Cwrt Henllys restaurant, Cwmbrân

The name of this building, and of the nearby Cwrt Henllys Farm, means “court (or large house) in Henllys”. A document of 1584 records the name as “the Courte of Hentllys” and parts of the hotel are thought to date back to the 15th century.

Today Henllys is a residential area on the edge of Cwmbrân but the name is taken from the parish of Henllys which means “old court” or “old hall”. The location of that building is unknown but it may have been nearer to St Peter’s parish church than the current Cwrt Henllys. A suggestion that Henllys was an administrative court of the lordship of Machen is unproven.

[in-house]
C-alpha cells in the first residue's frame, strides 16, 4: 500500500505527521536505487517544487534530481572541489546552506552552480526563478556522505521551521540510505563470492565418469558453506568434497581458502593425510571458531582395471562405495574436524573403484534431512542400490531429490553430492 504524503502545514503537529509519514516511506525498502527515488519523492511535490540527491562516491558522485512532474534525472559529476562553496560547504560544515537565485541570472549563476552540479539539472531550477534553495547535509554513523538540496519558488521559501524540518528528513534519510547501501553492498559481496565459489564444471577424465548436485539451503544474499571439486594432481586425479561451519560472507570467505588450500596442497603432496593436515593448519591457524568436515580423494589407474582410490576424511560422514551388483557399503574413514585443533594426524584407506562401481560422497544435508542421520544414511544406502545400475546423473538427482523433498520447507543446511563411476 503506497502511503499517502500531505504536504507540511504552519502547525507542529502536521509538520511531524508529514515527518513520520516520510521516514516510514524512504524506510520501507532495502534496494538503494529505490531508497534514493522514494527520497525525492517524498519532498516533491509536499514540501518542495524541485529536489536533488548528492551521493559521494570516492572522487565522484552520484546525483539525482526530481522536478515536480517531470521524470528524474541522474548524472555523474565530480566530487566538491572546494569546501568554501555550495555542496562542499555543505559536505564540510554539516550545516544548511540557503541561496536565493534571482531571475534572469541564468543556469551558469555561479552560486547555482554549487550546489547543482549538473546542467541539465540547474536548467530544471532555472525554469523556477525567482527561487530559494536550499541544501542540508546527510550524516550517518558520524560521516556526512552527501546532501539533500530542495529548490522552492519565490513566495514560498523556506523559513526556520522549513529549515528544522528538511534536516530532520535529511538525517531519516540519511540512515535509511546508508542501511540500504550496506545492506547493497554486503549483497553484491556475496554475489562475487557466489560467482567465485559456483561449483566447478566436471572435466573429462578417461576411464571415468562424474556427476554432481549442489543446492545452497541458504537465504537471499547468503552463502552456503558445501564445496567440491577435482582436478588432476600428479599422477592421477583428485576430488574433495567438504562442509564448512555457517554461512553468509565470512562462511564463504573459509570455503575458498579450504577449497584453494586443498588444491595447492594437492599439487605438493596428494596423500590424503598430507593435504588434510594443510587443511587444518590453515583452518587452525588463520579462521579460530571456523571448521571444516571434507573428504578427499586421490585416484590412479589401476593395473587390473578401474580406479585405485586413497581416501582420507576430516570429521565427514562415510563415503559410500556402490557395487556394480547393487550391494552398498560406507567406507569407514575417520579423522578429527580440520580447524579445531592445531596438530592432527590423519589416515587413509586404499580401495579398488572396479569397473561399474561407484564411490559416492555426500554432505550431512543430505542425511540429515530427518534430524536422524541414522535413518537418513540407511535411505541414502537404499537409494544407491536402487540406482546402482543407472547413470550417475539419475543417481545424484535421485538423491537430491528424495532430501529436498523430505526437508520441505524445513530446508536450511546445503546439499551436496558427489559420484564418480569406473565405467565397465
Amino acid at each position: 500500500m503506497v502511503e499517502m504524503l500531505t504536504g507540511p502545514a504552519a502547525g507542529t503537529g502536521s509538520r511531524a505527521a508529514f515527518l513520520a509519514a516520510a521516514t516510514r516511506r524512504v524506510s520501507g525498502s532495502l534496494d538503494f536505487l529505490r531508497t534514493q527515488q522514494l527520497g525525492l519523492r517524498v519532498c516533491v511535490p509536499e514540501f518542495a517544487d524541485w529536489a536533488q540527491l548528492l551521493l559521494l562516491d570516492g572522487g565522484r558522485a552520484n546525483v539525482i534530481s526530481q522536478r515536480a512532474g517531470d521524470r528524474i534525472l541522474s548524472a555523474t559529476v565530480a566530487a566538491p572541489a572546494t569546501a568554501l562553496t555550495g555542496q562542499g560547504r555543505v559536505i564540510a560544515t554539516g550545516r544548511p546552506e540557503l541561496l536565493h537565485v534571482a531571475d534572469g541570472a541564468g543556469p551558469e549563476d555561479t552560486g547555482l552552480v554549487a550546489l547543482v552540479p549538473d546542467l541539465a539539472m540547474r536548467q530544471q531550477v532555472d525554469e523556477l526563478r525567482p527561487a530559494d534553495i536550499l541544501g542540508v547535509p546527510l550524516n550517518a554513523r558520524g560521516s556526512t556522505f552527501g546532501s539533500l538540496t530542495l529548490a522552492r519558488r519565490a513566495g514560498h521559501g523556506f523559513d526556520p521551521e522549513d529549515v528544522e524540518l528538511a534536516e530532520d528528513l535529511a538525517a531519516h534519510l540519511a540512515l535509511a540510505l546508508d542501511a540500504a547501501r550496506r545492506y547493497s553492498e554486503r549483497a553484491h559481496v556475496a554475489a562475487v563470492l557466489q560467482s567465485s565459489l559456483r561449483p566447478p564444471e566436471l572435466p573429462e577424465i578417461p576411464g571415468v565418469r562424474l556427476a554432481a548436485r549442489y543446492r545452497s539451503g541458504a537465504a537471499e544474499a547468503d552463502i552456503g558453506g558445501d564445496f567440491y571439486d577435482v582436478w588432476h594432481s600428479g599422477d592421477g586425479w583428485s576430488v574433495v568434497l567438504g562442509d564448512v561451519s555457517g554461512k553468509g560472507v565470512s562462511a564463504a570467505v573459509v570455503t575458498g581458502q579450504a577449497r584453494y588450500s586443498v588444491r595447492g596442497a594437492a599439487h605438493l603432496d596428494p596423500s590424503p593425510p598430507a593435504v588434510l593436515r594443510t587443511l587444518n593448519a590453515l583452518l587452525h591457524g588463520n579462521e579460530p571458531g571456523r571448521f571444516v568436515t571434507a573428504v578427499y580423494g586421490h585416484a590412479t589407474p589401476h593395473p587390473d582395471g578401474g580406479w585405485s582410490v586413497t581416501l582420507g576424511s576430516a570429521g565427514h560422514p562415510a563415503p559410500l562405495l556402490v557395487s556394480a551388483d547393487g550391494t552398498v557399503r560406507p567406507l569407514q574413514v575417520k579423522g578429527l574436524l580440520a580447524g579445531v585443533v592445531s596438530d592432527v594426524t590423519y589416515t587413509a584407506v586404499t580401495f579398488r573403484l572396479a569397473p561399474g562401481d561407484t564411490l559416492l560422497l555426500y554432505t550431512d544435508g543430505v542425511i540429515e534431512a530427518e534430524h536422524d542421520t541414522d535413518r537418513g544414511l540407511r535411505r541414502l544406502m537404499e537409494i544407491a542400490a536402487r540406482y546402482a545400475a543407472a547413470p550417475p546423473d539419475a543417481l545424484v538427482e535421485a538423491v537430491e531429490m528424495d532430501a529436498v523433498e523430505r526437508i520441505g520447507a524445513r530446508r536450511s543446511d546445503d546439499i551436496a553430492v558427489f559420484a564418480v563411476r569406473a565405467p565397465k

The Welsh word cwrt is a common element in place-names with a number of other meanings including “court-yard” and “farm” and it is not always possible to say which is most appropriate. It also appeared locally in the name of a former house, Cwrt-y-llaca, probably meaning “court (or farm) near the mire”.

Farmers from Henllys Court took part in local agricultural events. They included David Morgan, who won first prize in a ploughing competition at the 1879 annual meeting of the Henllys Farmers’ Association. In 1905 eggs presented by Ruth Dowling of Henllys Court Farm won first prize at the Henllys sheepdog trials.

In 1899 her son Arthur went missing from the farm, aged 17. The Dowling family offered a reward of 10 shillings for information which could lead to his discovery. Two years later, the 1901 census recorded Arthur living at the farm with his father William, mother and younger brother Horace.

With thanks to Richard Morgan, of the Welsh Place-Name Society

Postcode: NP44 6HX    View Location Map